Set expectations for others in terms of things like availability and reply time. In general, don’t reply to emails immediately. This sets a precedent that you’re not always available. You may also want to tell others the specific times when you’re available to communicate. Business associates contacting you don’t want to wait, but if they know that they can reach you easily at a certain time, it won’t affect your reliability.


Like a request from a friend, a lucrative opportunity may come your way. If you’re an independent consultant working on several long-term projects, a small project you can finish quickly may come along. This extra work could provide an easy financial bonus, but it could have other consequences as well. It could set you back significantly on the other projects.

You don’t want something to come along and distract you, but you also don’t want to miss a good opportunity. The best way to deal with this is to take a minute to consider the opportunity and the effect it will have on your productivity in other areas. Make a plan for the time you’ll lose on everything else or add extra time to your schedule to deal with the new opportunity. If these opportunities come along often, you can create a schedule where you allow extra time that’s unassigned to any particular task.

Putting the above strategies into place will help you to improve your productivity, it may seam counter-intuitive but doing less, but concentrating on high value tasks will make you more productive.

Are you selective enough when deciding where you should be spending your time? let us know

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Mike Gardner aka ‘The Time Doctor’ and is highly regarded as one of the UK’s leading Time Management and productivity specialists. As well as being regularly featured in both online and off-line media outlets around the world, he is the author of the best selling time management book, Business Owners: Your Family Misses You. He regularly speaks on topics that are congruent with his mission of helping small business owners, entrepreneurs and independent professionals to be incredibly productive, whilst still balancing their business and family commitments in a way that enables them to feel fulfilled and guilt-free. He is an avid Aston Villa fan, a Dad to Neil & Emma, a hubby to Wendy and in his role as an Officer with the reserve forces, he has completed operational tours of Iraq and Afghanistan.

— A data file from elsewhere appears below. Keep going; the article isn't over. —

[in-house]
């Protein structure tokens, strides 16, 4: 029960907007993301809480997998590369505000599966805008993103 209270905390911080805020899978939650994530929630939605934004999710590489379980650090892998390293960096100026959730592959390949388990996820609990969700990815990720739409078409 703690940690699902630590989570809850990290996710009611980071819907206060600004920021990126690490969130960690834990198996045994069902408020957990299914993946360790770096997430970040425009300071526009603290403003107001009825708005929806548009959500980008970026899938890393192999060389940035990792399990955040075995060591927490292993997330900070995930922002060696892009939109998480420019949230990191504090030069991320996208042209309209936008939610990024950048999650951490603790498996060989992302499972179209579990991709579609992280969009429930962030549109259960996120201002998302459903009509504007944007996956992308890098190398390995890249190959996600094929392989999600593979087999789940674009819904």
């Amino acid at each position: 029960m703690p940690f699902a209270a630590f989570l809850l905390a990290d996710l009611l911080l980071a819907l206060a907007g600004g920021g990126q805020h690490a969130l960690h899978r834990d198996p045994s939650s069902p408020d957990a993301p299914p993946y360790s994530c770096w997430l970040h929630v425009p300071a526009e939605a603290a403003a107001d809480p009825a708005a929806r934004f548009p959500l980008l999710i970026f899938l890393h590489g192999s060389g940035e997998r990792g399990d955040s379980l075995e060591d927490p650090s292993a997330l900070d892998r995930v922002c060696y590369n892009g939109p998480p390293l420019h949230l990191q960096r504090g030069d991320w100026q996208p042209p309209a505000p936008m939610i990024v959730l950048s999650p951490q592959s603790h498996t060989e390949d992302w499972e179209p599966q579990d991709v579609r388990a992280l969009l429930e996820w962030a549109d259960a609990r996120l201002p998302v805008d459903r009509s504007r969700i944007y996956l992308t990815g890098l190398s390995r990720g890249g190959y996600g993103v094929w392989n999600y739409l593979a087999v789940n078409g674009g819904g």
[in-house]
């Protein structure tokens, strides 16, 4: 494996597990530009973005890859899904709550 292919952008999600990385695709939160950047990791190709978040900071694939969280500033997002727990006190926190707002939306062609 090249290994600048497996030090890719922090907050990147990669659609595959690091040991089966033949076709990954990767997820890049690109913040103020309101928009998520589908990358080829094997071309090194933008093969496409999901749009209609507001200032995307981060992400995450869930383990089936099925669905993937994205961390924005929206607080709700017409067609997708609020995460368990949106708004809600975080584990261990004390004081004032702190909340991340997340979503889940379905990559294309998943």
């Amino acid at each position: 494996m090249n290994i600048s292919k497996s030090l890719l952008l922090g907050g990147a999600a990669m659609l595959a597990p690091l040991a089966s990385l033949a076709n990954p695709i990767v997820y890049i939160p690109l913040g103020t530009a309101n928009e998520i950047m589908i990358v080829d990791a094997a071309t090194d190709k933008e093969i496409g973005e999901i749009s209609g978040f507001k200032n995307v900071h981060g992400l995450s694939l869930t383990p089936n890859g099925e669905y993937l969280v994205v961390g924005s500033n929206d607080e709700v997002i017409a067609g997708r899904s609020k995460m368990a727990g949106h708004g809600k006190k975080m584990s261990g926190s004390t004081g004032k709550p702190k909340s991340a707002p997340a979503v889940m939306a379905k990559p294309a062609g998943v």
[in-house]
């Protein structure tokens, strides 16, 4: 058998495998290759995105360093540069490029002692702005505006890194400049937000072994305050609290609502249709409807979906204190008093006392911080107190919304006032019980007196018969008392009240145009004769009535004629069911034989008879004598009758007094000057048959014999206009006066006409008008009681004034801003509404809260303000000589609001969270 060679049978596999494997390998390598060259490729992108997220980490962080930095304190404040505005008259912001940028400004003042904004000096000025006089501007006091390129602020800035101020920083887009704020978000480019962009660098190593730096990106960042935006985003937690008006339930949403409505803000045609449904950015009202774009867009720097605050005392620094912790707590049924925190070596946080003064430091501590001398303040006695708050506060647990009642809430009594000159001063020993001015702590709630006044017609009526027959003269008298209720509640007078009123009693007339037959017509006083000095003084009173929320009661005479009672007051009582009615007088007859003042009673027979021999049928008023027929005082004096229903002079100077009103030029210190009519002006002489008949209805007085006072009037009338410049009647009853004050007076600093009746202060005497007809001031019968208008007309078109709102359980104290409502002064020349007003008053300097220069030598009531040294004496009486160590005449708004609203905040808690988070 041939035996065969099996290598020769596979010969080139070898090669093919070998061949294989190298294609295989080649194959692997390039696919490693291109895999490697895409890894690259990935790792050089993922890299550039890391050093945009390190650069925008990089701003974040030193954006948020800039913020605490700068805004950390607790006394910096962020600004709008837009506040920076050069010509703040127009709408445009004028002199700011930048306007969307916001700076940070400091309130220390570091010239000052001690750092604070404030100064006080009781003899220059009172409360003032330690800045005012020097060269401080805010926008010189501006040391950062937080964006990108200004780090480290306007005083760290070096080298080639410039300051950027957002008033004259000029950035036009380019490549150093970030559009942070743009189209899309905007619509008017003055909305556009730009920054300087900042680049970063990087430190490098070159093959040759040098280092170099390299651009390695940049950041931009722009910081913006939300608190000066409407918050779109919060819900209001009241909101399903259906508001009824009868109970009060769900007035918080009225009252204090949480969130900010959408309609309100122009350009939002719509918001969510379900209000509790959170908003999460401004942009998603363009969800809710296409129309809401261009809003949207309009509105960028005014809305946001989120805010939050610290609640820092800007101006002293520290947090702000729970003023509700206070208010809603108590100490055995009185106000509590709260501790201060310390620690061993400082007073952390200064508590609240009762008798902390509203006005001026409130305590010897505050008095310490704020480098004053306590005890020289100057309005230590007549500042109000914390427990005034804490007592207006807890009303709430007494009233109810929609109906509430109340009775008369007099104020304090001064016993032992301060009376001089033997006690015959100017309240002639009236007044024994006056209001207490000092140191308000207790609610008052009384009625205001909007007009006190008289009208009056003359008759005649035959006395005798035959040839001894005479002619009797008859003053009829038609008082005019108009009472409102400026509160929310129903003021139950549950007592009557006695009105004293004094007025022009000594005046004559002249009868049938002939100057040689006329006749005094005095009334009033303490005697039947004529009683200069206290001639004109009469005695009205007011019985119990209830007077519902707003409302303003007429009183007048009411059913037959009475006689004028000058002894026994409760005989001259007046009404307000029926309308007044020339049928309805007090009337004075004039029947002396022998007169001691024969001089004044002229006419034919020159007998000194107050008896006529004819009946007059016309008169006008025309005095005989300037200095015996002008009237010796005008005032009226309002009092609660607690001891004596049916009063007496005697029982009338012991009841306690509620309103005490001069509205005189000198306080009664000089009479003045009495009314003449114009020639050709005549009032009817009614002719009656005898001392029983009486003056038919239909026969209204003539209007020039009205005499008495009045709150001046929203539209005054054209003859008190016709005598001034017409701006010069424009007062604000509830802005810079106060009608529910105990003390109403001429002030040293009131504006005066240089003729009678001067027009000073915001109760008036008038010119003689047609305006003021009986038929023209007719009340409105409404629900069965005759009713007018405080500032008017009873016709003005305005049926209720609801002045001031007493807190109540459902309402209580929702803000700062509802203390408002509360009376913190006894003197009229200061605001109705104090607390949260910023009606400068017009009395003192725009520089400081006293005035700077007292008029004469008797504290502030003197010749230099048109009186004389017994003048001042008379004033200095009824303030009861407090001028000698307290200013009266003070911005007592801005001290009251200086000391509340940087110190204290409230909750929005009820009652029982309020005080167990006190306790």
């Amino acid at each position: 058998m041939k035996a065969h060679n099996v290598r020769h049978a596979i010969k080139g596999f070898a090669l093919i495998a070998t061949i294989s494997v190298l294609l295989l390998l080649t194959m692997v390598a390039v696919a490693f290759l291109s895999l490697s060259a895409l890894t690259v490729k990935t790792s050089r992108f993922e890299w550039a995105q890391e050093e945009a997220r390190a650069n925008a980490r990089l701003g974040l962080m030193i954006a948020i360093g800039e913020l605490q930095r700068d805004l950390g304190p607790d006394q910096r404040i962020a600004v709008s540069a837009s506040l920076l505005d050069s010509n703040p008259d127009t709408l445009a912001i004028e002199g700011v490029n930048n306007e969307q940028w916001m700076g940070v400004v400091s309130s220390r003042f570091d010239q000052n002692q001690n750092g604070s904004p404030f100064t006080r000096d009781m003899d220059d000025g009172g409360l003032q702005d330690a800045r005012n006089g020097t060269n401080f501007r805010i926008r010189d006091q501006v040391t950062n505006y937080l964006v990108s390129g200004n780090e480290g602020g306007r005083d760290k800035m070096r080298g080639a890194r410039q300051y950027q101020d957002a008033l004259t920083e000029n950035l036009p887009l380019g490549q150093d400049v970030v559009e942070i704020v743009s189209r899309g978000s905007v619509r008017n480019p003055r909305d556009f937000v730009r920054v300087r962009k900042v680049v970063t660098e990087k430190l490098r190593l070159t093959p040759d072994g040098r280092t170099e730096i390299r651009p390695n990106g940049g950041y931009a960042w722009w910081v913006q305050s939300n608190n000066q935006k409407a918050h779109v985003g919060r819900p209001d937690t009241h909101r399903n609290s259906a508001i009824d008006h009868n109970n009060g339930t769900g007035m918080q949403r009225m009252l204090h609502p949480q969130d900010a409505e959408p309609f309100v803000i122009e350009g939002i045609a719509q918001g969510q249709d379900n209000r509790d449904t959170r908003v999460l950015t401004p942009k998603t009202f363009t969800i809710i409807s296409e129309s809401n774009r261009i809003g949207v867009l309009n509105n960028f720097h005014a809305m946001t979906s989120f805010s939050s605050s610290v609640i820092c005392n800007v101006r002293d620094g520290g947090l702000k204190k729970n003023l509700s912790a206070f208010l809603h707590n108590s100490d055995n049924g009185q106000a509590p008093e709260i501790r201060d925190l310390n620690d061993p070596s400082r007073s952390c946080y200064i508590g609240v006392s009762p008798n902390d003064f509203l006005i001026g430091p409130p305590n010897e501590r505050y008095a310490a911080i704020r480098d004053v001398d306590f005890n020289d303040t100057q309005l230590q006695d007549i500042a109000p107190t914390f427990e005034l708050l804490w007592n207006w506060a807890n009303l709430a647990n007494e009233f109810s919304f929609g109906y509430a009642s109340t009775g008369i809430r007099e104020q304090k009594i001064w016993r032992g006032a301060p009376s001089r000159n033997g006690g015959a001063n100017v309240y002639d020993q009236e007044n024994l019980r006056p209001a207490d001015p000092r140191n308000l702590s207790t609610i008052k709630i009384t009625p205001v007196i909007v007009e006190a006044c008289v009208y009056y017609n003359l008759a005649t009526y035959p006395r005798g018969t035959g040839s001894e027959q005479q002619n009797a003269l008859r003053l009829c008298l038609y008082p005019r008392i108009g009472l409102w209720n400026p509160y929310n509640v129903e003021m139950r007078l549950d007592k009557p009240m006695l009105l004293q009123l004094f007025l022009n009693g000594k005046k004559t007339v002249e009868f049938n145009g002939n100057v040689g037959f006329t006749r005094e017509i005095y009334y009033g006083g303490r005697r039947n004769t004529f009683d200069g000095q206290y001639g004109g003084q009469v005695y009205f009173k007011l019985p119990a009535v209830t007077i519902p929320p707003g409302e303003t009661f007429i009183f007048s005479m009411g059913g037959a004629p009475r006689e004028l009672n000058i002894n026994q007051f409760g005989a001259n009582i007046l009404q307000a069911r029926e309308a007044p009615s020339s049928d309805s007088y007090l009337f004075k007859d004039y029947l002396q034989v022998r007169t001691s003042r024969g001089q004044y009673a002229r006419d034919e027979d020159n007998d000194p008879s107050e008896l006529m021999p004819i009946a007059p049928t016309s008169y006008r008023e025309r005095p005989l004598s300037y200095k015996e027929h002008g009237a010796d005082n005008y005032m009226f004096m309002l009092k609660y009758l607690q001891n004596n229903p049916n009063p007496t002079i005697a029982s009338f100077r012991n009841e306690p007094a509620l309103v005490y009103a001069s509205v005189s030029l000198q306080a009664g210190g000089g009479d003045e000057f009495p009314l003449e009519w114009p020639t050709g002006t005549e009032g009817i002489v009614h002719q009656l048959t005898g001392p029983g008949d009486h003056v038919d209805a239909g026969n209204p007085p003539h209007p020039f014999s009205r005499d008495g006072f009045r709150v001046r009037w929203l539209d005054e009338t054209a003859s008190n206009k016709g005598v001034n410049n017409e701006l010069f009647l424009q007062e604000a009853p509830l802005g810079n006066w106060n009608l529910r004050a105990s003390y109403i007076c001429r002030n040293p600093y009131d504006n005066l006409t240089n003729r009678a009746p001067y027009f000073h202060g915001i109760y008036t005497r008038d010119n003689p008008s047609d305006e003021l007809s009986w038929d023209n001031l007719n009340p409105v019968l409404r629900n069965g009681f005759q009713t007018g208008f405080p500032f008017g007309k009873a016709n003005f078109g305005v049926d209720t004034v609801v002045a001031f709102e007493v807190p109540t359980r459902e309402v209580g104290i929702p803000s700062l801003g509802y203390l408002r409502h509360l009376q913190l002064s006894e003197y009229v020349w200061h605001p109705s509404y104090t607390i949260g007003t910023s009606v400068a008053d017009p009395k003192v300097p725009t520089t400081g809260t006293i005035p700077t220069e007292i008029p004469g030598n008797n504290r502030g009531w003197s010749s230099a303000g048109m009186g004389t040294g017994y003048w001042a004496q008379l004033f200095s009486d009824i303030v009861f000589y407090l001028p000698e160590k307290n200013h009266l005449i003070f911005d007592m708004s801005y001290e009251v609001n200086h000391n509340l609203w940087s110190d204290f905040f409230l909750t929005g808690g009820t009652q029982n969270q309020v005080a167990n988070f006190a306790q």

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8 thoughts on “Be Selective and Improve your productivity

  1. It’s taken me some time (years in fact) but I am much better at prioritizing, and saying ‘later’–still working on the ‘no’! I do tend to procrastinate for tasks that are not as enjoyable, so often, if they are quick and easy ones, I put those near the top so I can check them off, rather than keep pushing them down!

    • That’s what Brian Tracey would call eating the frog, I agree to a certain extent as long as it doesn’t drive your motivation down and get in the way of productivity later in the day.

  2. I find it hard to say “no” and I know I need to get better at that. And I am guilty of that “inner procrastinator”. I am working real hard on getting control of my days.